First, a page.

May 31, 2019 Conference

  


Title
Natural History of Stargardt Disease in Untreated Eyes: An Analysis of Study- and Individual-level Data

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Author(s)
Mr. Liangbo (Linus) Shen, Yale School of Medicine, Yale University (Presenter)
Ms. Mengyuan Sun, Department of Molecular Biophysics and Biochemistry, Yale University
Holly Grossetta Nardini, Harvey Cushing/John Hay Whitney Medical Library, Yale University
Dr. Lucian Del Priore
Abstract

Purpose: Controversy exists regarding the natural history of atrophic lesion secondary to recessive Stargardt disease (STGD1) with the reported growth rates of lesion area varying widely across clinical trials. We performed a study- and individual-level analysis to investigate how the lesions grow over time in untreated eyes.

Methods: We searched in MEDLINE, Embase, Web of Science, clinicaltrials.gov, Pubmed, and Google Scholar up to November 20, 2018 for studies that monitored atrophic lesions progression by fundus autofluorescence (FAF) in untreated eyes with STGD1 for ?6 months. We analyzed both study- and individual-level data from the included studies using three models: the area linear model (ALM), radius linear model (RLM), and area exponential model (AEM), in which the area, radius, and natural log-transformed area changes linearly with time, respectively. A horizontal translation factor was added to shift each dataset to correct for differences in subjects’ entry time into the studies [1-3]. The best model was determined by the predicted age of lesion onset and dependence of growth rates on baseline lesion sizes. The risk of bias was assessed using the Newcastle-Ottawa Scale.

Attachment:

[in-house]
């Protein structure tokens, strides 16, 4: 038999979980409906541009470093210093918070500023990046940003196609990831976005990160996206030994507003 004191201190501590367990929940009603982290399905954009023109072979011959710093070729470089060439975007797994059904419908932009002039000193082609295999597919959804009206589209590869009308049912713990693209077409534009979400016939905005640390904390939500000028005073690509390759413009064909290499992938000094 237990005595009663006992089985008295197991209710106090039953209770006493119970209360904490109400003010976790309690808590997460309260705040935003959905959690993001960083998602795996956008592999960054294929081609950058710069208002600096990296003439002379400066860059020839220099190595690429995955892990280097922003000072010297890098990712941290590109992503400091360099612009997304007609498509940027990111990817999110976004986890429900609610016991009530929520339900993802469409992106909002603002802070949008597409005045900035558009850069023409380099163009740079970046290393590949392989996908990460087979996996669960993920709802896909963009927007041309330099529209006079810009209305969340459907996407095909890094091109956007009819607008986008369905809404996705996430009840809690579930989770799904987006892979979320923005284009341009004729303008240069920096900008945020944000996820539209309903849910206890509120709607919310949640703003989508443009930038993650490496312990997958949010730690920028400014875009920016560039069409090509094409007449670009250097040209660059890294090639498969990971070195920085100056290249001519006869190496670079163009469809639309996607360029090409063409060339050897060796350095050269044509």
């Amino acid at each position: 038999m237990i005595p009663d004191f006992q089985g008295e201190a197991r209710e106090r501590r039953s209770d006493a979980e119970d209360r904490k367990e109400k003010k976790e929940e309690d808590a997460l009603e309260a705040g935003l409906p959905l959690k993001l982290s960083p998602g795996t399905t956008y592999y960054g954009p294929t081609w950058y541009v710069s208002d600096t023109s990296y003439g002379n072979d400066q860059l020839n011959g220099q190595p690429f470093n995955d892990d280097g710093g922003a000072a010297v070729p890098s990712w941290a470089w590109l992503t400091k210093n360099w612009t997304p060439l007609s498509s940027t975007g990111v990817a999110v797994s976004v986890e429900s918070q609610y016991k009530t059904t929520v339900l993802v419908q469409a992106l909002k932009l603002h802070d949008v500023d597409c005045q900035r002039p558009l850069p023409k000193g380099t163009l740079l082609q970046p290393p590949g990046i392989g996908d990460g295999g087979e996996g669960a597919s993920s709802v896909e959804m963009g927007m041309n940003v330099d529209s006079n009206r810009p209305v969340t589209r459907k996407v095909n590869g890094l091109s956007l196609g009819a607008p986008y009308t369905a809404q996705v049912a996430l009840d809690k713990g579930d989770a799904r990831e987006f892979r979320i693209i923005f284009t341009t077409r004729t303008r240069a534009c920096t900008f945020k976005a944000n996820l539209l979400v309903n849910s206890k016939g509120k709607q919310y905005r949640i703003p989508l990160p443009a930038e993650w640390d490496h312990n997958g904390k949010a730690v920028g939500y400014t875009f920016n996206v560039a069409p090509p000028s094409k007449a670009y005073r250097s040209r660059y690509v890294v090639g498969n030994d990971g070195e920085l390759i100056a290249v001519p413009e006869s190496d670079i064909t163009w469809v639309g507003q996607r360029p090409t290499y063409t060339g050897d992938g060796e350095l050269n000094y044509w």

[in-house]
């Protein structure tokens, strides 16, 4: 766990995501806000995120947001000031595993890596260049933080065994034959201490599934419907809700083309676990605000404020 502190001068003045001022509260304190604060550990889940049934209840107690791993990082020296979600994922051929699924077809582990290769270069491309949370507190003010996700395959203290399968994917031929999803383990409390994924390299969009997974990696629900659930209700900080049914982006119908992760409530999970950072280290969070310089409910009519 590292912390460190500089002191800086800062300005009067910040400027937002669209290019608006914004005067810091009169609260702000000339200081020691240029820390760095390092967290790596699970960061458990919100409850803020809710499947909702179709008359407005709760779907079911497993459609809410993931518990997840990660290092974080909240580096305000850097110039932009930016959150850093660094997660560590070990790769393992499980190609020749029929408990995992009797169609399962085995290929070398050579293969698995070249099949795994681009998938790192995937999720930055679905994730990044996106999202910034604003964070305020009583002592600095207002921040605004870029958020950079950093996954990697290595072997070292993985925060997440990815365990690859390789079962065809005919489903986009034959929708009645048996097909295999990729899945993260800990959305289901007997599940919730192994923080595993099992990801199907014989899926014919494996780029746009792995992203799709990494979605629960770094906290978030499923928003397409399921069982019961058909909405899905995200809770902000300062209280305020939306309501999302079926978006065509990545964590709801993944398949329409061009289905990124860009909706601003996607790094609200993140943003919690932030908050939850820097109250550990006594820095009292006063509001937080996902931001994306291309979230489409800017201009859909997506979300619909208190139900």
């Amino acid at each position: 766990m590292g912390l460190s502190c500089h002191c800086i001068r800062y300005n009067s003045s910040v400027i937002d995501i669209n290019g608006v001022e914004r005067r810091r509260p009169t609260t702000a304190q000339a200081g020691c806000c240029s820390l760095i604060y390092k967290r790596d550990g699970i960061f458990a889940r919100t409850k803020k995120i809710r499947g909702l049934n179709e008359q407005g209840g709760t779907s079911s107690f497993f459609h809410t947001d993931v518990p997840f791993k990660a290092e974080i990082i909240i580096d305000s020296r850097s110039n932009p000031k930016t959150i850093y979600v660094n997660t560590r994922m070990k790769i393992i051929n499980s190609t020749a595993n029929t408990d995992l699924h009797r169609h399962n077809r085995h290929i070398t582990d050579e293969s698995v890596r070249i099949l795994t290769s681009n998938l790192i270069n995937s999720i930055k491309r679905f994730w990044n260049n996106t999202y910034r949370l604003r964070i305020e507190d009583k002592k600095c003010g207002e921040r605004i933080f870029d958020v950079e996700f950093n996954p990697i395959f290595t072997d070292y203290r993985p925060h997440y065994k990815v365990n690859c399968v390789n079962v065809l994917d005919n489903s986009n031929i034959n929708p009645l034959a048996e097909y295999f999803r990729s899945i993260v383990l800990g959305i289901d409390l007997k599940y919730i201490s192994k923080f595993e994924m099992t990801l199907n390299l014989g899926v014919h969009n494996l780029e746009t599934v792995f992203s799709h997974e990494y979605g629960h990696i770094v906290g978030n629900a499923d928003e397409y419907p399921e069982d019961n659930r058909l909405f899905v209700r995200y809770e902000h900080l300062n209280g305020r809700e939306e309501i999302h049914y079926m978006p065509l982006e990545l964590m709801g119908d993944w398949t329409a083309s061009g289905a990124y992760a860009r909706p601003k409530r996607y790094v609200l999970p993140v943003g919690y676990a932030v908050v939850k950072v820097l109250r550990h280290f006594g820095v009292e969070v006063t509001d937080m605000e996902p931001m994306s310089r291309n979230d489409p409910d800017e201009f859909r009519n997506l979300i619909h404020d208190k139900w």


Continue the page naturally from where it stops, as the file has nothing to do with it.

Results: Of 1503 articles screened, 7 studies (564 eyes) met our inclusion criteria. Cumulative study- and individual-level datasets fit along a straight line in the RLM after introducing horizontal translation factors to correct for different entry times (r2 = 0.99 and 0.93, respectively). The growth rate of effective lesion radius was 0.104 mm/year (95% Confidence Interval = 0.086-0.123 mm/year). The age of atrophy onset predicted by the RLM (22.7±5.0 years) is remarkably similar to the reported age of onset of symptoms (22.1±3.1 years); in contrast, the predictions by the ALM and AEM deviate from this number by >5 years. Based on the individual-level data, the effective radius growth rate was independent of the baseline lesion size (r = 0.06); in comparison, the growth rates of area and natural log-transformed area were significantly dependent on the baseline lesion size (r = 0.47 and -0.33, respectively).

Conclusions: The progression of STGD1 lesions followed the RLM in both study- and individual-level data. The effective radius growth rate of atrophic lesions could serve as a reliable outcome measure to monitor STGD1 progression.